The difficult task of choosing aWINNER from the 50 recent high school graduates goes to the four judges, who were introduced to the crowd: Dr. Doretha Walker, an assistant professor, activist and author; Matt Vinson, a composer, pianist and musical director; Laura Asiala, a former Michigan Distinguished Young Woman; Jenny Hamilton, another alumna who is the executive director of the New Orleans Ballet Association; and actor Eric Dysart.
The judging criteria is 20 percent scholastic (a review panel evaluated the girls’ high school transcripts and grades); 25 percent interview (a 10-minute, one-on-one conversation that hasALREADY taken place); 25 percent talent; 15 percent fitness; and 15 percent self-expression, the hosts explained.
The average ACT score of the young women, by the way, is 31.
And so, at the Thursday nightEVENT, the audience would see the pink and green group do their talents, and the orange and purple groups do fitness and self-expression. The hosts kept things going quickly, and the fast-paced show took about two-and-a-half hours from start to finish.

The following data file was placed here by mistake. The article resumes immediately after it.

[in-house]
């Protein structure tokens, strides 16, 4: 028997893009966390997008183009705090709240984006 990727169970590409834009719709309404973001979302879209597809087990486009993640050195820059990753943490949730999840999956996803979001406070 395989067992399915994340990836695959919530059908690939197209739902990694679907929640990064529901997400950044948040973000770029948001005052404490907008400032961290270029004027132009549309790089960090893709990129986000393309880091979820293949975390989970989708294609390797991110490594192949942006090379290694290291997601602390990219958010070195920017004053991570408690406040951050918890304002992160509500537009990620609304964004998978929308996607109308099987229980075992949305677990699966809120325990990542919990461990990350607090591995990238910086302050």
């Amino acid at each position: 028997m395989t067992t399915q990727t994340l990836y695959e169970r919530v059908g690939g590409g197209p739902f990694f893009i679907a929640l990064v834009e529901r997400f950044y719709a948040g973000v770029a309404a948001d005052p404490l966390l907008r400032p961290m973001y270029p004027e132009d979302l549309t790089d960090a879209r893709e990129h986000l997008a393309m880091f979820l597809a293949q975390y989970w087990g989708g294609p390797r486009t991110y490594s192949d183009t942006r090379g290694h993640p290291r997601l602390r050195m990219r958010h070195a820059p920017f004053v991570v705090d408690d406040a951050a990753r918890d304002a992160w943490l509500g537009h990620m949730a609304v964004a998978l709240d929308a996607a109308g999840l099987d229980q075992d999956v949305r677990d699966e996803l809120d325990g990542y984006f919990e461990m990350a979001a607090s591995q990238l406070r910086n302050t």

Among the highlights in the 90-second talent portion of thePROGRAM was the Bollywood dancing number by Vermont’s Neerja Patel; a “Candide” operetta by Nevada’s Kaylyn Taylor; Arizona’s Joanna Gurr’s dynamic violin performance of V. Monti’s “Csardas”; New Jersey’s Madison Beumee singing and dancing to “I Wanna Be a Rockette” – and, with her long legs and high kicks, she definitely looks the part of a Rockette; Maine’s Antonella Oms doing a hip-hop dance, dressed Michael Jackson-style, to Chris Brown’s “Turn Up the Music”; Oregon’s Melory Mirashrafi singing “Blow Gabriel Blow” from Cole Porter’s “Anything Goes” in a fringe-trimmed flapper dress; and a fierce, passionate dance to Beyonce’s “I Was Here” by North Carolina’s Kadee Beasley.